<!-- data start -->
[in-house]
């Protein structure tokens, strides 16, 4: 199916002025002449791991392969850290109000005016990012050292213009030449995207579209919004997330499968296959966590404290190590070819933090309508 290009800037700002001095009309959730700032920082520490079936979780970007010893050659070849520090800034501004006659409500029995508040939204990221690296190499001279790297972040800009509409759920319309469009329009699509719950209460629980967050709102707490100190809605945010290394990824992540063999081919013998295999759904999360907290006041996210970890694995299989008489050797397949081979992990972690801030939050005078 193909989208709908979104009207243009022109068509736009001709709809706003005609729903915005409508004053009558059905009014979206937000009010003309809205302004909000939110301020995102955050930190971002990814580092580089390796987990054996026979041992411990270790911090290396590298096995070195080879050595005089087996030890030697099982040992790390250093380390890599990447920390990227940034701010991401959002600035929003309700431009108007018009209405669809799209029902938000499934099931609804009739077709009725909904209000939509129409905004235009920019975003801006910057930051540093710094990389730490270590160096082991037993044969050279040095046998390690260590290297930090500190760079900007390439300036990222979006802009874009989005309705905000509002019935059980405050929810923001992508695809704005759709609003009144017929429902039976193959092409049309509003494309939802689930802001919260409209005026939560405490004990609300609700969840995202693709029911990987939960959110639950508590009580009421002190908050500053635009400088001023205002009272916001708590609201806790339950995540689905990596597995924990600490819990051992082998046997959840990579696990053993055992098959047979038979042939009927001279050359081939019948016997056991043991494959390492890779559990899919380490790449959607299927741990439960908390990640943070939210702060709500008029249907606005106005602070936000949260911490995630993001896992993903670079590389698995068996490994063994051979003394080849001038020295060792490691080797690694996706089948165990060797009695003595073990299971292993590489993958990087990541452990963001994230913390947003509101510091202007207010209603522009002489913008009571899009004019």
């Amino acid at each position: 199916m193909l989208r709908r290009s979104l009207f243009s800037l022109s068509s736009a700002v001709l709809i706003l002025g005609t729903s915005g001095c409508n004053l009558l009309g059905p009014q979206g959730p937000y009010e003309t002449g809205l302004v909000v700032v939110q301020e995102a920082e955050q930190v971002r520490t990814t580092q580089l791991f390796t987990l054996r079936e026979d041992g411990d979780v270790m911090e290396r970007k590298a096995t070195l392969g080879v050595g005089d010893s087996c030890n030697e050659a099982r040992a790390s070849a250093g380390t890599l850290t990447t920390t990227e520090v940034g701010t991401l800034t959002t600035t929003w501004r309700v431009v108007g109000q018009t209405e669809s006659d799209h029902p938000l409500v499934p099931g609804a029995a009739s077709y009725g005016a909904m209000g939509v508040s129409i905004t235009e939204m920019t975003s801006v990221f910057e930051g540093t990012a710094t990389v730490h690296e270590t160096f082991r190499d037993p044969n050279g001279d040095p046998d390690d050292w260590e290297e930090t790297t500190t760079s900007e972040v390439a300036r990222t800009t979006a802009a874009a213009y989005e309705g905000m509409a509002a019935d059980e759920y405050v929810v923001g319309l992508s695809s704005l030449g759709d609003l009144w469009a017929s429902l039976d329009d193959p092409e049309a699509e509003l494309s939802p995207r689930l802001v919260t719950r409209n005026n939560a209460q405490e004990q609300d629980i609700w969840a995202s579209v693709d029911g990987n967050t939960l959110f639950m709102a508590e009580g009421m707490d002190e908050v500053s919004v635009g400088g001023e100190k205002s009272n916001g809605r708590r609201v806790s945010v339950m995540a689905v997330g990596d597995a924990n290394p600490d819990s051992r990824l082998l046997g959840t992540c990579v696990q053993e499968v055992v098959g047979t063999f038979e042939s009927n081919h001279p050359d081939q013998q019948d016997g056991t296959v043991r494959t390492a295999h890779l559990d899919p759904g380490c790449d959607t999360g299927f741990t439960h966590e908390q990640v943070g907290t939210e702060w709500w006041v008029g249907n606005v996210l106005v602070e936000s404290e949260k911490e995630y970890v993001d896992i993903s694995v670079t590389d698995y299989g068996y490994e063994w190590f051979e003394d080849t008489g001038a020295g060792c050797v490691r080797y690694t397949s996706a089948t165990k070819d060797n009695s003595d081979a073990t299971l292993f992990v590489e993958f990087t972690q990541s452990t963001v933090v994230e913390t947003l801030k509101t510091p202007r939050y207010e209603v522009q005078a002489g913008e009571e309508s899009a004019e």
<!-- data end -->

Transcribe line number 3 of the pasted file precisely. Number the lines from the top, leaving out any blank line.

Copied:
């Amino acid at each position: 199916m193909l989208r709908r290009s979104l009207f243009s800037l022109s068509s736009a700002v001709l709809i706003l002025g005609t729903s915005g001095c409508n004053l009558l009309g059905p009014q979206g959730p937000y009010e003309t002449g809205l302004v909000v700032v939110q301020e995102a920082e955050q930190v971002r520490t990814t580092q580089l791991f390796t987990l054996r079936e026979d041992g411990d979780v270790m911090e290396r970007k590298a096995t070195l392969g080879v050595g005089d010893s087996c030890n030697e050659a099982r040992a790390s070849a250093g380390t890599l850290t990447t920390t990227e520090v940034g701010t991401l800034t959002t600035t929003w501004r309700v431009v108007g109000q018009t209405e669809s006659d799209h029902p938000l409500v499934p099931g609804a029995a009739s077709y009725g005016a909904m209000g939509v508040s129409i905004t235009e939204m920019t975003s801006v990221f910057e930051g540093t990012a710094t990389v730490h690296e270590t160096f082991r190499d037993p044969n050279g001279d040095p046998d390690d050292w260590e290297e930090t790297t500190t760079s900007e972040v390439a300036r990222t800009t979006a802009a874009a213009y989005e309705g905000m509409a509002a019935d059980e759920y405050v929810v923001g319309l992508s695809s704005l030449g759709d609003l009144w469009a017929s429902l039976d329009d193959p092409e049309a699509e509003l494309s939802p995207r689930l802001v919260t719950r409209n005026n939560a209460q405490e004990q609300d629980i609700w969840a995202s579209v693709d029911g990987n967050t939960l959110f639950m709102a508590e009580g009421m707490d002190e908050v500053s919004v635009g400088g001023e100190k205002s009272n916001g809605r708590r609201v806790s945010v339950m995540a689905v997330g990596d597995a924990n290394p600490d819990s051992r990824l082998l046997g959840t992540c990579v696990q053993e499968v055992v098959g047979t063999f038979e042939s009927n081919h001279p050359d081939q013998q019948d016997g056991t296959v043991r494959t390492a295999h890779l559990d899919p759904g380490c790449d959607t999360g299927f741990t439960h966590e908390q990640v943070g907290t939210e702060w709500w006041v008029g249907n606005v996210l106005v602070e936000s404290e949260k911490e995630y970890v993001d896992i993903s694995v670079t590389d698995y299989g068996y490994e063994w190590f051979e003394d080849t008489g001038a020295g060792c050797v490691r080797y690694t397949s996706a089948t165990k070819d060797n009695s003595d081979a073990t299971l292993f992990v590489e993958f990087t972690q990541s452990t963001v933090v994230e913390t947003l801030k509101t510091p202007r939050y207010e209603v522009q005078a002489g913008e009571e309508s899009a004019e």